Real world tips to increase fuel economy  


Here are some basic proven tips to increase fuel economy. Keep in mind that there usually isn’t one big change that will magically double your mileage. The key to success for me was to make many small changes that had a cumulative effect.

• Tire pressure- Some people call this a myth, but there is no myth. Higher pressure equals less rolling resistance, which means better fuel economy. At the very least you should maintain the manufacturer’s recommended inflation pressure. Check your tire pressure at least every 30 days. Many people have increased their tire pressure beyond the recommended inflation pressure and seen even greater increases in fuel economy, but I wouldn’t recommend this, unless you understand the trade offs and potential safety risks in doing so, mainly less traction. I increased my tire pressure to 35 psi, which is slightly above the recommended pressure, but still well below the max sidewall pressure, and was able to see a measurable increase in mileage. There is an excellent site called www.cleanmpg.com that has some articles and discussion around the risks and benefits of higher than normal tire pressures.

• Low rolling resistance tires - Buy tires with lower rolling resistance. Consumer Reports.org includes tire rolling resistance testing in their tire test, and they claim it can save 1-2 mpg. Sounds reasonable to me. It probably doesn’t make financial sense to run out and buy them now, but consider rolling resistance when your car is ready for tires.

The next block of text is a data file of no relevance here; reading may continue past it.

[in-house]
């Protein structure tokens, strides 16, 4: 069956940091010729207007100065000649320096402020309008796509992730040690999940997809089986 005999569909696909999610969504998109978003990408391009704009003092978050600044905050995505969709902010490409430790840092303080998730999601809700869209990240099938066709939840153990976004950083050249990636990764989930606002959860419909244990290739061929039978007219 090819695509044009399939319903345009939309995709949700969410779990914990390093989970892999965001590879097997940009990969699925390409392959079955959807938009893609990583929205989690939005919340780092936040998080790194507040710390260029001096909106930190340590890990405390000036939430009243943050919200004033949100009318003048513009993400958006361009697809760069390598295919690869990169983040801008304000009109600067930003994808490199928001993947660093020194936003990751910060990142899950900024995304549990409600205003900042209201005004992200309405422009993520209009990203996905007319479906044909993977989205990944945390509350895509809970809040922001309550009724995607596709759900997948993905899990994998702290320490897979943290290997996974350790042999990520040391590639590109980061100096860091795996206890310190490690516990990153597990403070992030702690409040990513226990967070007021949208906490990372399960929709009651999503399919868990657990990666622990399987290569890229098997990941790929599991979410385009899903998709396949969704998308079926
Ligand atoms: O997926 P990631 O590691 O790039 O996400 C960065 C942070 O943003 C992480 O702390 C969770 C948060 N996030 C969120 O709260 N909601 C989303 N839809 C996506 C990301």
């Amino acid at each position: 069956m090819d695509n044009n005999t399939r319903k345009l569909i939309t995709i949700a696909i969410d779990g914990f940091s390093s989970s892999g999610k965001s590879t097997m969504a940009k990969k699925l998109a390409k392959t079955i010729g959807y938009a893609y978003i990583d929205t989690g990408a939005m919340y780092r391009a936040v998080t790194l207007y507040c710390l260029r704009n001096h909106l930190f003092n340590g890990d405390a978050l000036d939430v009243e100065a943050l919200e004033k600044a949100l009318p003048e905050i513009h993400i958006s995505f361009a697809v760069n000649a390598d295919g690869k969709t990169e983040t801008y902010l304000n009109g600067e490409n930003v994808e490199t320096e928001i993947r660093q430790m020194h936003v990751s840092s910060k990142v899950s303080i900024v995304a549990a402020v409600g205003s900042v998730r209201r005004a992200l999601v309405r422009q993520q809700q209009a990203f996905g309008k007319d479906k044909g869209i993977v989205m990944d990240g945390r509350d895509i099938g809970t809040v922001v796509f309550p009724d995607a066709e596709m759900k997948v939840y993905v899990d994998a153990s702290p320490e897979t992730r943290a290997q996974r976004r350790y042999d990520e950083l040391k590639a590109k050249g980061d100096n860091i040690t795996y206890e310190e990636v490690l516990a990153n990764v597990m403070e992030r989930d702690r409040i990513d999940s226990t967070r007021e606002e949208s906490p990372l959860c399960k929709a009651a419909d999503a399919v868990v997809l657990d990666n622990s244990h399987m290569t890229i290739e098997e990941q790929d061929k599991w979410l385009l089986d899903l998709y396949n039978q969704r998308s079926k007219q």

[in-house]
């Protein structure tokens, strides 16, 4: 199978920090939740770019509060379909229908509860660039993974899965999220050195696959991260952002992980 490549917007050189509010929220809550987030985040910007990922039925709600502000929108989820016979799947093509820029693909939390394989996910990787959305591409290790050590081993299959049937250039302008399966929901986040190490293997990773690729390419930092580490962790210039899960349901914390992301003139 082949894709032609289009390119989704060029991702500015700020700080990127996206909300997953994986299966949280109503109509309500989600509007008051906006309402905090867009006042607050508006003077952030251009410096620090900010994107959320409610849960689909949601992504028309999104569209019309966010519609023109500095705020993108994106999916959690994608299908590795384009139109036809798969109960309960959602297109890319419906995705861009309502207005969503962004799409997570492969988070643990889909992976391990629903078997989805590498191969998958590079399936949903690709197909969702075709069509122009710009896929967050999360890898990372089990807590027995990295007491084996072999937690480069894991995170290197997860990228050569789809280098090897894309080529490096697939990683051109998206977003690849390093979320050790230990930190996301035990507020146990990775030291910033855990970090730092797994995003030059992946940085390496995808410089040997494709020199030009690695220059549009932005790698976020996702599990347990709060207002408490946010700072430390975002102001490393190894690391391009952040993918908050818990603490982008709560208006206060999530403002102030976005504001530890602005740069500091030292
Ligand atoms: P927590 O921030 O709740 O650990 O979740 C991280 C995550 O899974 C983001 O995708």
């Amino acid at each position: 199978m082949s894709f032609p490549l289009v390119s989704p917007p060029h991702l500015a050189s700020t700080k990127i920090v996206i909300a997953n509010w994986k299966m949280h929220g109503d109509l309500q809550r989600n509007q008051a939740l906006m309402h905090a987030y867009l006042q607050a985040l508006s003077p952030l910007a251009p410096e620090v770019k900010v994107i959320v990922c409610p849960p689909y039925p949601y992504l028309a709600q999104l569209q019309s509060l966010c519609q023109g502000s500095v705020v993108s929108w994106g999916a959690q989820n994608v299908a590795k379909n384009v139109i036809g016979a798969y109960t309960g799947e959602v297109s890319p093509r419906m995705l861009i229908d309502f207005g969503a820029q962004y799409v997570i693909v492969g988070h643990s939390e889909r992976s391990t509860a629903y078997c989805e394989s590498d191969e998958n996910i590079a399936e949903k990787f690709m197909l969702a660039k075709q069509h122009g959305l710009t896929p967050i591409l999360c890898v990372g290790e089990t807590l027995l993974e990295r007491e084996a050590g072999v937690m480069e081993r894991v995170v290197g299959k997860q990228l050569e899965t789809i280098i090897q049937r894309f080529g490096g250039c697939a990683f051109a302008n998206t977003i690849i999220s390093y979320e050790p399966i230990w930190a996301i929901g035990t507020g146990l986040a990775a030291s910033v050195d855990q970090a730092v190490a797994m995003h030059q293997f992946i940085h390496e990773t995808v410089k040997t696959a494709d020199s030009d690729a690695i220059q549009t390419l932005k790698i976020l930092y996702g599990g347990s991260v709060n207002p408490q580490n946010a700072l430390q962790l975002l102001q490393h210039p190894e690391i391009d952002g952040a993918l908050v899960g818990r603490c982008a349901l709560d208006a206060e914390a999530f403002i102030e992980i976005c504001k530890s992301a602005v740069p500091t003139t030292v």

• Oxygen (O2) sensors – Most fuel economy guides overlook this one, but a faulty oxygen sensor can have a significant impact on fuel economy. O2 sensors diminish with age. Older sensors become sluggish and their voltage drops, causing the sensor to show leaner that it actually is. This will make your car run richer, and use more fuel.

• Synthetic oil - I recommend switching to synthetic motor oil, and using the lightest grade recommended by your vehicle manufacturer, which is often 5w-30. Just do me a favor, don’t ask me to justify the cost. I’m not sure the minimal increases in fuel mileage justify the added cost of the oil, but there are additional benefits, such as better engine protection, longer oil change durations, and longer engine life. WWW.cleanmpg.com has some discussions around using lower than recommended viscosity for additional fuel efficiency.

• Spark plugs and ignition wires – Check you vehicle’s maintenance schedule for the recommended replacement interval and stick to it.

• Get rid of the roof rack. It reduces wind resistance and some estimates put savings at 1 or 2 mpg. If you are carrying around one of those giant Thule luggage carriers, then your savings will be substantially higher.

• If you have 4 wheel drive, turn it off. Most cars should see better fuel economy in 2 wheel drive mode. Better yet, buy the 2 wheel drive model next time, which is less expensive to buy, maintain, and operate.

• Consider getting a manual transmission on your next car. They are usually more efficient, and they give the driver more flexibility to maximize fuel saving techniques while driving.

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